Vinyls that changed the world
Kraftwerk is undoubtedly one of the most influential bands in the history of music. The band was formed by Ralf Hütter and Florian Schneider, who met as students at the Robert Schumann Hochschule (Düsseldorf) in 1970 in Düsseldorf, and are considered to be an “electro-pop” pioneers.
Kraftwerk’s distinctive revolutionary sound laid the foundations for club music: hip-hop, synth-pop, techno and house. Let’s not forget that Kraftwerk is probably the most sampled band in the world, ever! The sounds they invented have been sampled by hundreds of artists.
According to The Observer, “no other band since the Beatles has given so much to pop culture” and a wide range of artists have been influenced by their music and image (David Bowie and Depeche Mode, just to name a few).
In January 2014, the Grammy Academy honored Kraftwerk with a Lifetime Achievement Award.
The Man Machine
Close your eyes, fasten your seat belts and prepare yourself for the musical journey of your life. We’re going back to the future!
A legendary album, one of my favourite vinyls of all time and one of the records that shaped the world of music.
Released way back in 1978, The Man Machine is a stunning piece of work, polished to perfection in the Kling Klang studio. After 36 years, the album still sounds a lot more futuristic than most of the stuff you’re likely to hear today.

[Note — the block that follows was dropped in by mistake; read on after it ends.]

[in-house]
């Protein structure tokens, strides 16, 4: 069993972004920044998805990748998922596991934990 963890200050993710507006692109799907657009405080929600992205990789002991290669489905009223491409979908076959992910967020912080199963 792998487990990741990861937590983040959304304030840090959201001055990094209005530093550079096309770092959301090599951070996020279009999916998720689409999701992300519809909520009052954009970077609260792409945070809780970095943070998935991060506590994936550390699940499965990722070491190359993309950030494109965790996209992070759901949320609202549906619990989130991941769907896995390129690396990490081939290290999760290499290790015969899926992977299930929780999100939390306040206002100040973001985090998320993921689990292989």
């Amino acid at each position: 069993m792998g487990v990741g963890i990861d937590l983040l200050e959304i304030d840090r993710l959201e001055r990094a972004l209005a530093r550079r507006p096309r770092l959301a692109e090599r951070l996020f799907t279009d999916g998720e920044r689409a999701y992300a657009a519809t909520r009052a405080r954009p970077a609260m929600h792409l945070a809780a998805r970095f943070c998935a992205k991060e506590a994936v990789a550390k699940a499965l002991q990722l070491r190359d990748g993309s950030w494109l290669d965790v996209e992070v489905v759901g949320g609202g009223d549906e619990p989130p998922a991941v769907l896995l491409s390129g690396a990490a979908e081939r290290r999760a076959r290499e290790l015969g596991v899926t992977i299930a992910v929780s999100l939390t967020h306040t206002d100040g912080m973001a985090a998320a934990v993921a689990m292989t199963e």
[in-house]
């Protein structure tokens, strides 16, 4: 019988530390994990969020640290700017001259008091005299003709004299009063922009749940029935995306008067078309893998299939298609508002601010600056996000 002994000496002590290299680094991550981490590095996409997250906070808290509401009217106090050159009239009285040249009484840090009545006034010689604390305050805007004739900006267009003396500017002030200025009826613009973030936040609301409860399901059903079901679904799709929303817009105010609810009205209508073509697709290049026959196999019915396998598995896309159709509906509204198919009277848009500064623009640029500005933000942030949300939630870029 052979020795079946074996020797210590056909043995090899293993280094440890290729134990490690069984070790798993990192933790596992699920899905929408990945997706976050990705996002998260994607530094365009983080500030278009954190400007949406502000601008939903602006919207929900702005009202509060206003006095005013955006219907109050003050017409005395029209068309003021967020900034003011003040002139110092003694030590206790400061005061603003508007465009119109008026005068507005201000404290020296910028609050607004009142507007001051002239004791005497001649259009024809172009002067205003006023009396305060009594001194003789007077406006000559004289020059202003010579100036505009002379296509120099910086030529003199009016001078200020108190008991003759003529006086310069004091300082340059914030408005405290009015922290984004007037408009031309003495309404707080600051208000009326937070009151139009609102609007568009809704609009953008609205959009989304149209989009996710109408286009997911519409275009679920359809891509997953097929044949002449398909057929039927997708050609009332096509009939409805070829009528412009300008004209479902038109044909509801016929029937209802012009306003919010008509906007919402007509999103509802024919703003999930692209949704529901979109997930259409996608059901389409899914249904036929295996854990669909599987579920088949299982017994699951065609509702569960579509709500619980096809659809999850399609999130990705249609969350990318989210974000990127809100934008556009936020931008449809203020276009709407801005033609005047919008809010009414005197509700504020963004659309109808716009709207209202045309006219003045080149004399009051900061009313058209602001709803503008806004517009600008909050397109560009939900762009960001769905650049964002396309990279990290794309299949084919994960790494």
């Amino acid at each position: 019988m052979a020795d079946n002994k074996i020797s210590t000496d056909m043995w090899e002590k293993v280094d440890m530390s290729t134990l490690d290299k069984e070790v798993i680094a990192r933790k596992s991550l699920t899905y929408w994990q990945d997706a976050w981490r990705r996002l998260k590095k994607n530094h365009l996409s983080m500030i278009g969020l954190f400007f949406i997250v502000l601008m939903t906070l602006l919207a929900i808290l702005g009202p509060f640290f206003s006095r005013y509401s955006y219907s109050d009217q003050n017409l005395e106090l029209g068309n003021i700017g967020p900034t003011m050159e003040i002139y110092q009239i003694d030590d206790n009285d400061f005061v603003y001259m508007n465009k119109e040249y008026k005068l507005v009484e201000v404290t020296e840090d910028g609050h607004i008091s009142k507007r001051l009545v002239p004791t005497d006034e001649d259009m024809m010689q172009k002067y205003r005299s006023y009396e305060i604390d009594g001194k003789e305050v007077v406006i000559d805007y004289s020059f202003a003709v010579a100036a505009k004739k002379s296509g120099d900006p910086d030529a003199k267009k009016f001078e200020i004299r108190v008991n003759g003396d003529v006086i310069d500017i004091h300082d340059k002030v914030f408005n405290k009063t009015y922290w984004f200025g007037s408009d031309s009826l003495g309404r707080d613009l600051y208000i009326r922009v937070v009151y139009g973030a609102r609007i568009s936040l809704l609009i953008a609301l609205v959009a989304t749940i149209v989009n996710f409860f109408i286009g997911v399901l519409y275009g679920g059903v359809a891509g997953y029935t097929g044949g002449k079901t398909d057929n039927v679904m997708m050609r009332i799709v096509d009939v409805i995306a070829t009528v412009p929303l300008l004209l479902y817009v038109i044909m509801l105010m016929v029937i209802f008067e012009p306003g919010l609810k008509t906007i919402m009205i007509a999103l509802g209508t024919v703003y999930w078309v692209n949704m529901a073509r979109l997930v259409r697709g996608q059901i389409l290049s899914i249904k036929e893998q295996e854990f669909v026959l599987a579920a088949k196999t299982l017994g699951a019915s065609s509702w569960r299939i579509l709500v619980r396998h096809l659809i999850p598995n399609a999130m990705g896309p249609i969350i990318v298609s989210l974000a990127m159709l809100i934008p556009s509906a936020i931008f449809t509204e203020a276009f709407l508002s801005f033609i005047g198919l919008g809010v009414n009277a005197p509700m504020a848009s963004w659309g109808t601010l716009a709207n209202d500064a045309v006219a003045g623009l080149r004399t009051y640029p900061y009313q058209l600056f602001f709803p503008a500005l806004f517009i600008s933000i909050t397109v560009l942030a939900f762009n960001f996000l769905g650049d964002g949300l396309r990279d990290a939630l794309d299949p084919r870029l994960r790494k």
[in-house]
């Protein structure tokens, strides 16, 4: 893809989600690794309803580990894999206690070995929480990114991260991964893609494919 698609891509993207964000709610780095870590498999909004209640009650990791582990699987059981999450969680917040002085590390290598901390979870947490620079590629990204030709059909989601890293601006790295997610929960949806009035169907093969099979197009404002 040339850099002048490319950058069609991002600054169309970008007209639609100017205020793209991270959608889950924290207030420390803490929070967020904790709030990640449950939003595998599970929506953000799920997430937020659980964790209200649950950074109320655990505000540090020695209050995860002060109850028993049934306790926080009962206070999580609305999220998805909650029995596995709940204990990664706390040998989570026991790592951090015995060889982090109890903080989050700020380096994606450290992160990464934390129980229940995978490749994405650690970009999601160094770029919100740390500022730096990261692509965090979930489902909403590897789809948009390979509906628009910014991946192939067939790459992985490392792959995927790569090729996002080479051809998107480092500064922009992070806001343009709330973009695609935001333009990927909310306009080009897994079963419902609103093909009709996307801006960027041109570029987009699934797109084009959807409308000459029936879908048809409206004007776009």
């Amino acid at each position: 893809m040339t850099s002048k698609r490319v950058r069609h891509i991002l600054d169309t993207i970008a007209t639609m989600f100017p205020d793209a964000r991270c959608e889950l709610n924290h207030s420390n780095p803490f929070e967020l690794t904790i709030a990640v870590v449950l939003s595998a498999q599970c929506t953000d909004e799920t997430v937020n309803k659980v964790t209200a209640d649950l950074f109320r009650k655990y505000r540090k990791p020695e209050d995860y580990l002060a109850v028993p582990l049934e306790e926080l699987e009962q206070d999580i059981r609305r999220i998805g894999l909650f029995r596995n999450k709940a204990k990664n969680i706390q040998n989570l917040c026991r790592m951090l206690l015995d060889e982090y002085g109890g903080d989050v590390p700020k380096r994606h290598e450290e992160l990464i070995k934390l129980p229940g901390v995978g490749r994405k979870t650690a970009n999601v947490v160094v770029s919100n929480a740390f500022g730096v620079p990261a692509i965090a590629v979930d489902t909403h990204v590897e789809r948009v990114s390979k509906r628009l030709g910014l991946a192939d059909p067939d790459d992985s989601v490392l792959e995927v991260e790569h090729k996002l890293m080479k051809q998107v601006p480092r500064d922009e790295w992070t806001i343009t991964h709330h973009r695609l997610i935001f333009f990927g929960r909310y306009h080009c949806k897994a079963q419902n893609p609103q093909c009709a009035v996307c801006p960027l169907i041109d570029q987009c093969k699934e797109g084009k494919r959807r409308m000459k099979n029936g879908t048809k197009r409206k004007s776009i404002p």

It seems like it’s inspired by the 1950s visions of the future and Fritz Lang’s movie Metropolis, with its vast futuristic city and iconic robot, this record takes us to the new world, far beyond its time, celebrating society’s obsession with all things futuristic.
At the first listening, it’s exactly what you’d expect from electronic music – cold, alienating, emotionless, maybe a bit boring … but then, it somehow becomes emotional. Robots have become the part of our music and we have become the part of their machine. So, when you fall in love with robots, you know something awesome is going on.
It blends boundaries between a human and a robot to the point where it’s unclear what Kraftwerk are exactly, humans or robots. Vocals perfectly match the instrumentation to focus on the human-technology issue.
Although The Man Machine is the home of the Kraftwerk’s most famous song “The Model”, that’s not the best track on this album in my opinion. For me, the highlights here are “Metropolis”, “Neon Light” and “The Robots”.
The album cover was a story of its own – produced in black, white and red, and inspired by the Russian artist El Lissitzky, it completed the look and feel of this masterpiece, giving it an even more powerful expression.
Everything is sleek here – the coolness, the perfection, the straight lines, the detached vocals, the perfect album cover. It is the cinema for the ears!